https://peerj.com/articles/106/

Biological oxygen demand optode analysis of coral reef-associated microbial communities exposed to algal exudates
Exposure to exudates derived from turf algae stimulated higher oxygen drawdown by the coral-associated bacteria.
https://www.ncbi.nlm.nih.gov/pmc/articles/PMC3719127/

Microbial ecology: Algae feed a shift on coral reefs
https://www.nature.com/articles/nmicrobiol201661

Coral and macroalgal exudates vary in neutral sugar composition and differentially enrich reef bacterioplankton lineages.
https://www.ncbi.nlm.nih.gov/pubmed/23303369

Sugar enrichment provides evidence for a role of nitrogen fixation in coral bleaching
https://onlinelibrary.wiley.com/doi/full/10.1111/gcb.13695

Elevated ammonium delays the impairment of the coral-dinoflagellate symbiosis during labile carbon pollution
(here's an argument for maintaining heavy fish loads if you're carbon dosing)
https://www.sciencedirect.com/science/article/pii/S0166445X19307192

Excess labile carbon promotes the expression of virulence factors in coral reef bacterioplankton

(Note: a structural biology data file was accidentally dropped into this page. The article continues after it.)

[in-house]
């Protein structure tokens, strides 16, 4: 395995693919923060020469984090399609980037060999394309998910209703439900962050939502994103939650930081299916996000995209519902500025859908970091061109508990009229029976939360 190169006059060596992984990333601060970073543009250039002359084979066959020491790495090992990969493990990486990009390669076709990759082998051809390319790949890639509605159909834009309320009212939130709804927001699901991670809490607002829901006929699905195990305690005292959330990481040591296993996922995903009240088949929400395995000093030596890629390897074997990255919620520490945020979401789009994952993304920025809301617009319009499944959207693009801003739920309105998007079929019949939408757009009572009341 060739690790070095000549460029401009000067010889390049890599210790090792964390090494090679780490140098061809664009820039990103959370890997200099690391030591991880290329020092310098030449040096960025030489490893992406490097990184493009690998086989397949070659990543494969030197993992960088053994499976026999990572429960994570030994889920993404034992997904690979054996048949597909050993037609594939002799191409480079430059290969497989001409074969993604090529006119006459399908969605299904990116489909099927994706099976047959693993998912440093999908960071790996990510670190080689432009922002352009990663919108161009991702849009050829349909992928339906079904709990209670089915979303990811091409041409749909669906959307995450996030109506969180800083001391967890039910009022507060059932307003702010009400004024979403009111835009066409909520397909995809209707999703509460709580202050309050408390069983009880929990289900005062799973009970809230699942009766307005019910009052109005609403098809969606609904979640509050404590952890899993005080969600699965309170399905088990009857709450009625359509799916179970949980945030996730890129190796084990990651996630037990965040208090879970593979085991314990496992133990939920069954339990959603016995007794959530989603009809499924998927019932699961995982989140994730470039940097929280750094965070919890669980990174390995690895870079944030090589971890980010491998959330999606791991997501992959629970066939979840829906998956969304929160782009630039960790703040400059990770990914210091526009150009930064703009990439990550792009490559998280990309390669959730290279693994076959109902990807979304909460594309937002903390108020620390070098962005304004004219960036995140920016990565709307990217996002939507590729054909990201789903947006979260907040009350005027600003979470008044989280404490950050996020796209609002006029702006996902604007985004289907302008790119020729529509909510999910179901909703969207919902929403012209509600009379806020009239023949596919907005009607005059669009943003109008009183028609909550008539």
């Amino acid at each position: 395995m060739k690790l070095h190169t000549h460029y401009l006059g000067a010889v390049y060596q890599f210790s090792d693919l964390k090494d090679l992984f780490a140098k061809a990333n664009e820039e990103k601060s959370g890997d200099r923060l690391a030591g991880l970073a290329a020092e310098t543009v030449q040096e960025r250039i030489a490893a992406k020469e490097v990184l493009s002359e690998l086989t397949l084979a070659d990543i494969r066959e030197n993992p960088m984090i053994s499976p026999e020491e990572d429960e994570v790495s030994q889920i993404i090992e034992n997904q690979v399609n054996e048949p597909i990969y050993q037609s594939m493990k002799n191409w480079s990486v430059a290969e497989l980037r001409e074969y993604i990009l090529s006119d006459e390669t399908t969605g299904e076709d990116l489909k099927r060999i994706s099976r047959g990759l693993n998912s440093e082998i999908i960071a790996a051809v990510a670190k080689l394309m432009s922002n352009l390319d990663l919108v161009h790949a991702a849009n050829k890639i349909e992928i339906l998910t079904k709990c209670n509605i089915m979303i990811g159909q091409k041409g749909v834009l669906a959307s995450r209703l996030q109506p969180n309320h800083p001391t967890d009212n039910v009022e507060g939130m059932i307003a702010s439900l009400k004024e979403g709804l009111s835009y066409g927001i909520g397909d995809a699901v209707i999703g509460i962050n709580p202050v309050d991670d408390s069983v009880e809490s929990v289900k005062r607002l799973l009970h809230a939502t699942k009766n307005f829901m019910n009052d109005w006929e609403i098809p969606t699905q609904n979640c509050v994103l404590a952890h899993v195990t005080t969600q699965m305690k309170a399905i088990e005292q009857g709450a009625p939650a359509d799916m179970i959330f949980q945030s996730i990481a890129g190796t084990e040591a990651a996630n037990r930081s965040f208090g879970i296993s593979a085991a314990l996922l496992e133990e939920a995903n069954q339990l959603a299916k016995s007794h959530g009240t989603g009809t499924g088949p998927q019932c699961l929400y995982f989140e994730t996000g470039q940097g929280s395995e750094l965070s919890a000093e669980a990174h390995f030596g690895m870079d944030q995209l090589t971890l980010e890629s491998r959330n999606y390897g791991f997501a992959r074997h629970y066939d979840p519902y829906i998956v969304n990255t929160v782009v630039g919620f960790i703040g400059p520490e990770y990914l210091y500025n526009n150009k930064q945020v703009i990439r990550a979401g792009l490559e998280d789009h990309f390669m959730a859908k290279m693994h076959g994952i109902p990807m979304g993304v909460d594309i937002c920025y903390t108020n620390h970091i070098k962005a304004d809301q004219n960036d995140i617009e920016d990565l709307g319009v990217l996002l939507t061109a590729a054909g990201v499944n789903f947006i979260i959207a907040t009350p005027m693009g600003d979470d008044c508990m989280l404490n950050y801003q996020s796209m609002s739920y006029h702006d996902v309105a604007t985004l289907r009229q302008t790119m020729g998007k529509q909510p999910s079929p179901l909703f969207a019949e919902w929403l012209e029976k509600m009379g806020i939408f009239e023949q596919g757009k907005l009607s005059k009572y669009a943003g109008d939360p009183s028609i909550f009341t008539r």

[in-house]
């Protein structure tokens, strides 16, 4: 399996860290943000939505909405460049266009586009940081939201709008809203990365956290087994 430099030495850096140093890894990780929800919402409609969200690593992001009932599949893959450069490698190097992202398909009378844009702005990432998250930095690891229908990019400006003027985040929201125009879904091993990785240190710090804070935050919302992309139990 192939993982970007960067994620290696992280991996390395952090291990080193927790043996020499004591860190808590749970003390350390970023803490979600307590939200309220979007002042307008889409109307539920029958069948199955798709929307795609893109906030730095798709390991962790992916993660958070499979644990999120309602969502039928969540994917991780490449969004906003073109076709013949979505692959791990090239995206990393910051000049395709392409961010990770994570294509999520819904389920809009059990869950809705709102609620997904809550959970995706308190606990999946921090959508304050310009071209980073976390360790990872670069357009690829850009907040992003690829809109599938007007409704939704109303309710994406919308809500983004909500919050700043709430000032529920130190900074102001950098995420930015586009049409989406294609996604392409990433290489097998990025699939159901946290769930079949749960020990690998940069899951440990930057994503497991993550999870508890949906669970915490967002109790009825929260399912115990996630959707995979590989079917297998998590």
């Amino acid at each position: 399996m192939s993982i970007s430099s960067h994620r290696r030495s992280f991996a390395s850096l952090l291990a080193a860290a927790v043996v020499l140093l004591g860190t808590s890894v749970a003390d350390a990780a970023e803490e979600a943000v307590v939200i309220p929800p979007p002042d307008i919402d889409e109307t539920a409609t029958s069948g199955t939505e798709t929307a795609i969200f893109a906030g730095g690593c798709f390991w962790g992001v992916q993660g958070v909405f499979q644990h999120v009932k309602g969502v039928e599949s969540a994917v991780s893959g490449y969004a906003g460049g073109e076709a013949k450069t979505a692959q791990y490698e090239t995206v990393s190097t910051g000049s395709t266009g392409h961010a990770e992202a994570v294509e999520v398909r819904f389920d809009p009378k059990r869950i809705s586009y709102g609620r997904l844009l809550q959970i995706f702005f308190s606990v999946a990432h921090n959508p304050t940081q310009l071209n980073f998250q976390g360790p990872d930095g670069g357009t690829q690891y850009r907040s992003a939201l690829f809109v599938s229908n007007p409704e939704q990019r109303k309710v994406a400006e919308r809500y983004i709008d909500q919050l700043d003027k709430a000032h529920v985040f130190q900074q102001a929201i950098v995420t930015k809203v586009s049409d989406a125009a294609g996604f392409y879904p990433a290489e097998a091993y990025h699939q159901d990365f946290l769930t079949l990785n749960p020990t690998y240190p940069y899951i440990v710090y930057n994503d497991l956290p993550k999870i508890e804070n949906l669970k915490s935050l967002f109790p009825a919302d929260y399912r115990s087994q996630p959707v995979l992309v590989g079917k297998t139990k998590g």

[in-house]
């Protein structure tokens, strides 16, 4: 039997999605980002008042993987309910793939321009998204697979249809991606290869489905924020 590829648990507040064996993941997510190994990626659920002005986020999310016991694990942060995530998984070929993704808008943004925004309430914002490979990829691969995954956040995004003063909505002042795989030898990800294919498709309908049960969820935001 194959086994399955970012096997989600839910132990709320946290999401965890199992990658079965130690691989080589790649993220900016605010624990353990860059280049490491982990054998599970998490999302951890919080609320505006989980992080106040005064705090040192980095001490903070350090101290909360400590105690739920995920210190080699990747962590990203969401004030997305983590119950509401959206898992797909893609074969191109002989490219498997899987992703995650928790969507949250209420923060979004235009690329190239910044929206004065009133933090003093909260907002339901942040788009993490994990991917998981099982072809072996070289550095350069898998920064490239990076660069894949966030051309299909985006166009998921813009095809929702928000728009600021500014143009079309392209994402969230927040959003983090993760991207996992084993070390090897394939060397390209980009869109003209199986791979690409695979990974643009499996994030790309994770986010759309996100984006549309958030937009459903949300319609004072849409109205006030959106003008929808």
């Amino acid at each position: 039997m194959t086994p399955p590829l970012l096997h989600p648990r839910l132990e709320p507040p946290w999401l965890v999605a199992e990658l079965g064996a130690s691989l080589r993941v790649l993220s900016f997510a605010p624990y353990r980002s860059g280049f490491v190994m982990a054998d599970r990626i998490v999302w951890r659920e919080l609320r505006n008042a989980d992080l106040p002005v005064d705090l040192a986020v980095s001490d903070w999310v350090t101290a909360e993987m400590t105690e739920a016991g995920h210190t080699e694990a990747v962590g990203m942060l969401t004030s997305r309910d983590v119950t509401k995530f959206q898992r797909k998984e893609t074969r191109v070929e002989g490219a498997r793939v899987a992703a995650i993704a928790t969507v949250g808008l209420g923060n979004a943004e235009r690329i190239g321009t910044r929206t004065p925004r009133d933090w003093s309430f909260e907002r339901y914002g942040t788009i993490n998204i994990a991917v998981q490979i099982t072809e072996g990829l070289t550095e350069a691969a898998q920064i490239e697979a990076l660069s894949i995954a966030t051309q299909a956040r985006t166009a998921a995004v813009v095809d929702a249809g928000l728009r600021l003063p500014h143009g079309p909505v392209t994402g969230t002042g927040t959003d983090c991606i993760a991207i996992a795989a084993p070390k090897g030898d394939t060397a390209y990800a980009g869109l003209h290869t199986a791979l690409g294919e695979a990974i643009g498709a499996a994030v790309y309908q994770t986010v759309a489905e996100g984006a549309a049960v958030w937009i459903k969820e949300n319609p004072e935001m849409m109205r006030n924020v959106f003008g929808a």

https://www.nature.com/articles/ismej2017142

Unseen players shape benthic competition on coral reefs.
https://www.ncbi.nlm.nih.gov/pubmed/22944243

Allelochemicals Produced by Brown Macroalgae of the Lobophora Genus Are Active against Coral Larvae and Associated Bacteria, Supporting Pathogenic Shifts to Vibrio Dominance.
https://www.ncbi.nlm.nih.gov/pubmed/27795310

Macroalgae decrease growth and alter microbial community structure of the reef-building coral, Porites astreoides.
https://www.ncbi.nlm.nih.gov/pubmed/22957055

Macroalgal extracts induce bacterial assemblage shifts and sublethal tissue stress in Caribbean corals.
https://www.ncbi.nlm.nih.gov/pubmed/23028648

Biophysical and physiological processes causing oxygen loss from coral reefs.
https://elifesciences.org/articles/49114.pdf

Global microbialization of coral reefs
DDAM Proven
https://www.nature.com/articles/nmicrobiol201642


Because sponges are essential players in the carbon, nitrogen and phosphorus cycle(s) on reefs here's some links to research done with them.

Element cycling on tropical coral reefs.